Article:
MLB’s attempts at holding down draft pick bonuses again resulted in a wave of signings announced just after the midnight deadline. This year, all but one first-round pick, the Blue Jays’ Tyler Beede, got a deal done.
Top overall pick Gerrit Cole of the Pirates was one of 23 first-round picks to sign just prior to the deadline, agreeing to a deal with an $8 million bonus. Virginia left-hander Danny Hultzen, the No. 2 overall pick by the Mariners, did just about as good, getting a major league deal worth $8.5 million over five years.
The Orioles’ Dylan Bundy received a four-year major league deal worth $6.25 million. He was the fourth overall pick. No. 5 pick Bubba Starling, an outfielder who had the option of playing quarterback for Nebraska, received a $7.5 million bonus from the Royals. No. 6 pick Anthony Rendon got a major league deal worth $7.4 million from the Nationals.
(Trevor Bauer, the third overall selection by the Diamondbacks, was the only top-nine pick to sign prior to Monday’s deadline. He got a major league deal worth about $7 million on July 25.)
The biggest surprises Monday were that the Pirates managed to sign 61st overall pick Josh Bell and that the Nationals got a deal done with their third-round pick, Matt Purke. Bell, who told teams not to draft him because he was planning to go to the University of Texas, was viewed as a mid-first-round talent. He got a top-10-type bonus of $5 million. Purke, a first-round pick by the Rangers out of high school, entered 2011 as a likely top-five overall pick, only to slip because of arm problems. He fell in the draft, too, but the Nationals inked him to a major league deal worth $4.4 million.
Besides Beede, the 21st overall selection, only one other top-60 pick failed to sign. That was supplemental first-rounder Brad Austin, a catcher taken 54th by the Padres.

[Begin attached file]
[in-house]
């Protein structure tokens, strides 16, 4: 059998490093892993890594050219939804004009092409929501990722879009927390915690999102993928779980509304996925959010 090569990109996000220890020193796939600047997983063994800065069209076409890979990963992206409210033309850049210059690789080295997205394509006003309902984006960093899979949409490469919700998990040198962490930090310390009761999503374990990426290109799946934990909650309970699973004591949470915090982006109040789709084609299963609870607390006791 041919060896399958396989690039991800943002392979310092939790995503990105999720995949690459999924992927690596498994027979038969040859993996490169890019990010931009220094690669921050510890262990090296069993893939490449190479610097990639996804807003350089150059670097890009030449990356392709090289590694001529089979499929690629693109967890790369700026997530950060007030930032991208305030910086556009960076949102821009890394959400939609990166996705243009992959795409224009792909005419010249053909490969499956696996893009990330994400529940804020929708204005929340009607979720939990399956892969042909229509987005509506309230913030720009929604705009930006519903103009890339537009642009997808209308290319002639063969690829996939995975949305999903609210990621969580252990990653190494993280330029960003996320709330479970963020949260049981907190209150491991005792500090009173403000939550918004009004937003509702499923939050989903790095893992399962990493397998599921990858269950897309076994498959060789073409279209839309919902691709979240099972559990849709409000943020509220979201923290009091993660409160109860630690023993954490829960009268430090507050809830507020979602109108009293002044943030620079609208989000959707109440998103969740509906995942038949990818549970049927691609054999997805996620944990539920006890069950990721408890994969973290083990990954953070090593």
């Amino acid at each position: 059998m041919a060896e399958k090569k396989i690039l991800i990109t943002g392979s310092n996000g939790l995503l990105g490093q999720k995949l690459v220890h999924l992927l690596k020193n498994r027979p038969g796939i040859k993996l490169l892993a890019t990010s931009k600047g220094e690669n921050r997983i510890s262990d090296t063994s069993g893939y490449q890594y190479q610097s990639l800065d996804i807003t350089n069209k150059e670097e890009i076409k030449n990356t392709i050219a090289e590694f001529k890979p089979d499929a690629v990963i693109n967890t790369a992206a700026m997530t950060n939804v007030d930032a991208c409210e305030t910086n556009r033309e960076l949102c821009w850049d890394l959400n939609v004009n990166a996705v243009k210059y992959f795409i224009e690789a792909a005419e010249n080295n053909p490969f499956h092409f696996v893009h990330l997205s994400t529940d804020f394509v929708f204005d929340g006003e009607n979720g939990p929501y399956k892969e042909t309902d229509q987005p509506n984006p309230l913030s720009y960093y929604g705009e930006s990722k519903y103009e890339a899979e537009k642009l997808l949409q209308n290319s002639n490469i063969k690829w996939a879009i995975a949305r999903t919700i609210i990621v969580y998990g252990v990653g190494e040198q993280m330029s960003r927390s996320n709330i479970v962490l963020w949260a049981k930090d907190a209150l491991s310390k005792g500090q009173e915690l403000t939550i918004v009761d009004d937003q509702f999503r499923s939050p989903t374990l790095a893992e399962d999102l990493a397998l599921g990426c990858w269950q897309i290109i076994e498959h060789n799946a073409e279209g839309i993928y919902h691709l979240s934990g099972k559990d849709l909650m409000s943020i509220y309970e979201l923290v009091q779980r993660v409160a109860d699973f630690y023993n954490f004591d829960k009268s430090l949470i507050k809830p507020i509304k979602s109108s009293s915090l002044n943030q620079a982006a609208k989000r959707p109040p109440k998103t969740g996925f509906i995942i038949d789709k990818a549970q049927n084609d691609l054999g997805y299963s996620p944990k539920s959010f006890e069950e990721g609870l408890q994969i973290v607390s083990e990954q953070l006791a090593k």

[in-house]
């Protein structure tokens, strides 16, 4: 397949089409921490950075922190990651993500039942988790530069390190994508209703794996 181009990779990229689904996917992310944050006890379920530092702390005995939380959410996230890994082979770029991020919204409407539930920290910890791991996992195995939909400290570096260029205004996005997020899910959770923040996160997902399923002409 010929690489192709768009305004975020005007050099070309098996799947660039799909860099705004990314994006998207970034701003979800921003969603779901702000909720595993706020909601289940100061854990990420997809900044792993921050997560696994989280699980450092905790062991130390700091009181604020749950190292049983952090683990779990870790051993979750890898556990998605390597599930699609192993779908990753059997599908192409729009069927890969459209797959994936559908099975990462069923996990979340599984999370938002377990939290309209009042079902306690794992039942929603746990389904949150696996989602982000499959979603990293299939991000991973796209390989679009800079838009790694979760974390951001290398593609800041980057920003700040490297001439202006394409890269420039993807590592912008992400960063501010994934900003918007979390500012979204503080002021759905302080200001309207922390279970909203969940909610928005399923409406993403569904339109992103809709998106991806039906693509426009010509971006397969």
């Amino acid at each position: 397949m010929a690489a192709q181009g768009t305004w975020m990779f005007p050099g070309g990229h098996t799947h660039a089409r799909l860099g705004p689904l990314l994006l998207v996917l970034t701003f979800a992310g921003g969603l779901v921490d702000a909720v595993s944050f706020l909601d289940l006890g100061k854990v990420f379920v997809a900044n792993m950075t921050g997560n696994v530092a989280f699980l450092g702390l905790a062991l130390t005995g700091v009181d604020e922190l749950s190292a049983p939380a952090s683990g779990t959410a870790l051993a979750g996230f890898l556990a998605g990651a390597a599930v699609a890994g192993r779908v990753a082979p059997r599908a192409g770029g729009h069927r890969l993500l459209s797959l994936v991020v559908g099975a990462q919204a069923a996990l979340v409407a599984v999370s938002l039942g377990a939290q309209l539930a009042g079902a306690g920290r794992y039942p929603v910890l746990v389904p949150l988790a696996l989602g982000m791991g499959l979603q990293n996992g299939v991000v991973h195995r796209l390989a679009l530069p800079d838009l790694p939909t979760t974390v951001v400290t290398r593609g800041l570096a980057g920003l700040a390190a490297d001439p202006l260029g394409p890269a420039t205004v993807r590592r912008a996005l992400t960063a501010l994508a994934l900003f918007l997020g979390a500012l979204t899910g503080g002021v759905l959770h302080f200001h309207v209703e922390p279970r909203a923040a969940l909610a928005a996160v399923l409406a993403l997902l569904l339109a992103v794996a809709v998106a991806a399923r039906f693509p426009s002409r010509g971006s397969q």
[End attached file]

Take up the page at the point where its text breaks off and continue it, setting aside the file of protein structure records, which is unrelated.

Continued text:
Angels outfielder Kole Calhoun had three more years of arbitration eligibility left, but he and the Angels decided to settle that future business at once on Wednesday, agreeing to a three-year extension worth $26 million, per SB Nation’s Chris Cotillo. The contract also includes a $14 million club option for the 2020 season.
Calhoun, 29, has been a dependable right fielder for the Angels over the last three seasons, batting an aggregate .266/.327/.436 with 61 home runs and 216 RBI in 1,895 plate appearances. According to FanGraphs, Calhoun has been the ninth-most valuable right fielder in baseball since the start of the 2014 season with 11.4 Wins Above Replacement. He ranks slightly behind Giancarlo Stanton (11.9) and just ahead of J.D. Martinez (10.9).
The Angels only have a handful of players signed beyond the 2017 season — just Albert Pujols, Mike Trout, Andrelton Simmons, and Calhoun. The club has options on Ricky Nolasco and Huston Street, while many others will be eligible for arbitration.
Nothing is happening as the baseball world waits four more hours for the Hall of Fame announcement. Question: why do it at 6pm? For MLB Network ratings? Let’s be real, there are “Golden Girls” reruns on third-tier basic cable that are gonna draw a bigger audience. Why not announce it now so people can get on with their lives? Oh well.
As we wait, let’s take a look in at Twitter, where Jim Bowden of ESPN passes along the rumor that the Washington Nationals are still interested in signing Matt Wieters and Greg Holland:
Great to know that the Nats’ baseball operations budget is dictated by its capital expenditures. Maybe they shoulda been smart like the Braves and suckered — er, I mean negotiated the local government to pay more for it? GO BRAVES!
Anyway, Bryce Harper had a response to that:
I take that to mean that he’d take the money used to construct the team store and give to Wieters and Holland. I haven’t seen the budget breakdown for the new spring training facility, but that would probably mean a major pay cut for Wieters and Holland. And where would we buy our “Make Baseball Great Again” caps? Think ahead, Bryce. Play the long game here.